Modest fashion has seen the runways of New York and London, but it has yet to become a recognisable sector of the fashion industry. Modest fashion is used interchangeably with Muslim fashion, although anyone can sport these clothes. However, the Muslim population makes up the majority of the market for this kind of fashion.
When we saw hijab-clad women prancing the runways in New York at the Anniesa Hassibuan show, we thought modest fashion was finally getting the recognition it needed. However, that’s far from the truth because the consumers feel there’s a serious lack of variety for them, especially from established luxury brands.
This lack has resulted in the emergence of independent labels focusing entirely on modest fashion, both in the West and in Muslim-majority countries in the East.
Although there has been a notable increase in options for hijab by luxury brands and retailers, it’s clear that most brands saw modest fashion as more of a trend. What they need to realize is that for most women opting for modest fashion, it’s a lifestyle, not a trend. So there’s a big market to capitalize on, especially in countries with higher spending power.
A $277 Billion Market
According to the Global Islamic Economy Report in 2020, the modest fashion market was worth over $277 billion. Iran, Turkey, Saudi Arabia, and Indonesia are the biggest markets for modest fashion, presenting great opportunities for Western luxury brands.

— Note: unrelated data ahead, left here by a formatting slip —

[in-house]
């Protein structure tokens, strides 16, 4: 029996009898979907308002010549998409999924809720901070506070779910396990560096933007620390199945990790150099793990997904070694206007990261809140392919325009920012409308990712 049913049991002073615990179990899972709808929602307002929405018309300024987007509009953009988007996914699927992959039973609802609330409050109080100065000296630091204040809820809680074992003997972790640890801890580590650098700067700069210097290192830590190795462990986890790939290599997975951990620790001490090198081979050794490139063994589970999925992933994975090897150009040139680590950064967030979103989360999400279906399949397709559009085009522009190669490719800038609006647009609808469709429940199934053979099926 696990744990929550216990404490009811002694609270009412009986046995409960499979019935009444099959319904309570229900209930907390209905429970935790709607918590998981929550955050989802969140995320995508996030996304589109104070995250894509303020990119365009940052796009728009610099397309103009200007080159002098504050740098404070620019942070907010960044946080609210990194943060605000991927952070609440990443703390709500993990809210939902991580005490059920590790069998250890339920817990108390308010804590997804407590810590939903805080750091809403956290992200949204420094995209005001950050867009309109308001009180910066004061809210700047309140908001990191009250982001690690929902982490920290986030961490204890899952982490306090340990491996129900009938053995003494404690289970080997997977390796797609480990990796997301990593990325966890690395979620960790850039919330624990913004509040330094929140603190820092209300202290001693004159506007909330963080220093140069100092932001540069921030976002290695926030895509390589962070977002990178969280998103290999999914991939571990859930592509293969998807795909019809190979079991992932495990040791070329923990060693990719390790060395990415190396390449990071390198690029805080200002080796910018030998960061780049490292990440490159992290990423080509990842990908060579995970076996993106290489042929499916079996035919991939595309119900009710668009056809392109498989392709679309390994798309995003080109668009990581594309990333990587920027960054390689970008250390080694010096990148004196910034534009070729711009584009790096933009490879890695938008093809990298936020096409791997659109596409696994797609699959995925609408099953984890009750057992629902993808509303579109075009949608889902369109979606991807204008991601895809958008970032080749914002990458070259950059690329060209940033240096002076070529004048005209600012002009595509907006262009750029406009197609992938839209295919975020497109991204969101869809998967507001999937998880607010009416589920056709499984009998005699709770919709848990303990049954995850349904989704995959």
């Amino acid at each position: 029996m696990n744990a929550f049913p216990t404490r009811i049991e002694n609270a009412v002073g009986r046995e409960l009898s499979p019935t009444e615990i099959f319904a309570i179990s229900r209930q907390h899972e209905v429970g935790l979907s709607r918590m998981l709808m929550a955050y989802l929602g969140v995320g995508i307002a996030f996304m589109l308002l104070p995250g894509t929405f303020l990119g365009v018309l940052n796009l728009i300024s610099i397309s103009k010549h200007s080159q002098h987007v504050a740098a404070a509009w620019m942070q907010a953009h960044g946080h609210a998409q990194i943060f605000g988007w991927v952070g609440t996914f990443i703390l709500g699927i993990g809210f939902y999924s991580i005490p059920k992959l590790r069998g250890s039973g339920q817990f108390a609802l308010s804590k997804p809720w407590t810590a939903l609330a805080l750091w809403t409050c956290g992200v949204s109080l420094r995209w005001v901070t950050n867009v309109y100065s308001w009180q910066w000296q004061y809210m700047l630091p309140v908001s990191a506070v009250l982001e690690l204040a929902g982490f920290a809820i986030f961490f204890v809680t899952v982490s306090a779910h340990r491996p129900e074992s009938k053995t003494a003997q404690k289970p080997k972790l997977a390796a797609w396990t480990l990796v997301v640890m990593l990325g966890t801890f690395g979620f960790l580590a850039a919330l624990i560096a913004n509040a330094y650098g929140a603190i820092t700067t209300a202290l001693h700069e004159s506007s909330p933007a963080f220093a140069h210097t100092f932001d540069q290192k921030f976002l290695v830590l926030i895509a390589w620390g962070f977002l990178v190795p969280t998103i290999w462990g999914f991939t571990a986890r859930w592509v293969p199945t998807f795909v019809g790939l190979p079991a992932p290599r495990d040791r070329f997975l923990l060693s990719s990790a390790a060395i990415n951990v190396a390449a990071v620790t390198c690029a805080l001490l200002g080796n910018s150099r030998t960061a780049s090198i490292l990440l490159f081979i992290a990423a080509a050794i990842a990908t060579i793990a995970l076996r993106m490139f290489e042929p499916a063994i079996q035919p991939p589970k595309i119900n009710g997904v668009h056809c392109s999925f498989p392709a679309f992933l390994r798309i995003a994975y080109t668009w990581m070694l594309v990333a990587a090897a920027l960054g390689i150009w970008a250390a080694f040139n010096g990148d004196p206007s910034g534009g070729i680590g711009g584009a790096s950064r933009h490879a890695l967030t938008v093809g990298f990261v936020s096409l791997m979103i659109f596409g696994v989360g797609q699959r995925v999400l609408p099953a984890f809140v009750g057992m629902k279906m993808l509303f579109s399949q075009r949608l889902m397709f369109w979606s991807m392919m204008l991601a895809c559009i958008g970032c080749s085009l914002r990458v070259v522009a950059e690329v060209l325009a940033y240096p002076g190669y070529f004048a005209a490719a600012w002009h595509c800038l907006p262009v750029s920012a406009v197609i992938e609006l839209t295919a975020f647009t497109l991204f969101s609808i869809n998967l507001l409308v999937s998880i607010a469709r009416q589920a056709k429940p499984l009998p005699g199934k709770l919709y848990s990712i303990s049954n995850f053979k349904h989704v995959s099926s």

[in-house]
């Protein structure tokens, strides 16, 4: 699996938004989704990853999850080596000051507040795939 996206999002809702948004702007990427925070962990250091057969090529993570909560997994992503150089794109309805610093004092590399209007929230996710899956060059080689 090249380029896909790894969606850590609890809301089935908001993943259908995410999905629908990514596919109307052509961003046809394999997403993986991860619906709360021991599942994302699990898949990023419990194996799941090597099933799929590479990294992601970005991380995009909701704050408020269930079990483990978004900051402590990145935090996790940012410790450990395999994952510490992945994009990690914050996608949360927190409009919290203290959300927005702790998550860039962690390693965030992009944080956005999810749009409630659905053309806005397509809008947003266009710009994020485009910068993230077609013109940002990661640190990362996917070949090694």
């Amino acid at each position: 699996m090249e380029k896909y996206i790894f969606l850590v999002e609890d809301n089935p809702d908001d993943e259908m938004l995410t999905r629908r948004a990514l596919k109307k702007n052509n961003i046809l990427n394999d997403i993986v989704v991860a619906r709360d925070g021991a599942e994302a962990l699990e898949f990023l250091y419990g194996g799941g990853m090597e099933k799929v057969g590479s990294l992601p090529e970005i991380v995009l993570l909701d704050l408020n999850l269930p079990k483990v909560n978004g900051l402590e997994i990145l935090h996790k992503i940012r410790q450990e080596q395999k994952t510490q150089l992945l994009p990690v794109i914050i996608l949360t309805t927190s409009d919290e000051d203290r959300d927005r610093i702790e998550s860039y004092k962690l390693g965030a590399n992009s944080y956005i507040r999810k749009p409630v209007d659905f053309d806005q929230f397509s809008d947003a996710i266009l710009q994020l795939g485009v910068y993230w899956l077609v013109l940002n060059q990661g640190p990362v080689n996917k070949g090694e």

Currently, the modest fashion needs of this market are being met by local brands that are mostly run independently on a smaller scale. But for many Muslim women, the fashion element is missing.
The Challenges for Modest Fashion
The modest fashion industry isn’t without its challenges. For one, it’s a pretty diverse market than what many credits it for. There are over two billion Muslims spread across the world, practising different interpretations of the religion and following their unique cultures. Some women like to dress modestly but don’t cover their heads, whilst some go for head-to-toe coverage.
For brands, generalizing the modest fashion consumer is a recipe for disaster. So they need to do their homework about the needs of those women.
Another issue is cultural sensitivity. Of course, marketing plays a vital role, but it has to be appropriate and not hurt the sentiments of the people or disparage their culture in any way. For Western luxury brands going into markets like Indonesia, Malaysia, or Turkey, learning the culture before coming up with a marketing strategy is essential.
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Notable Modest Fashion Brands
While luxury fashion has yet to catch up with the modest fashion market, many other brands have emerged to fill the gap. Louella, Veiled Collection, and Niswa Fashion are some of the most celebrated brands for modest fashion.
LYRA Swim is giving burkinis a fashion twist, making modest swimwear more fashionable. It’s worth mentioning that some fast fashion brands like Zara and H&M are also gradually including more modest options, including head coverings.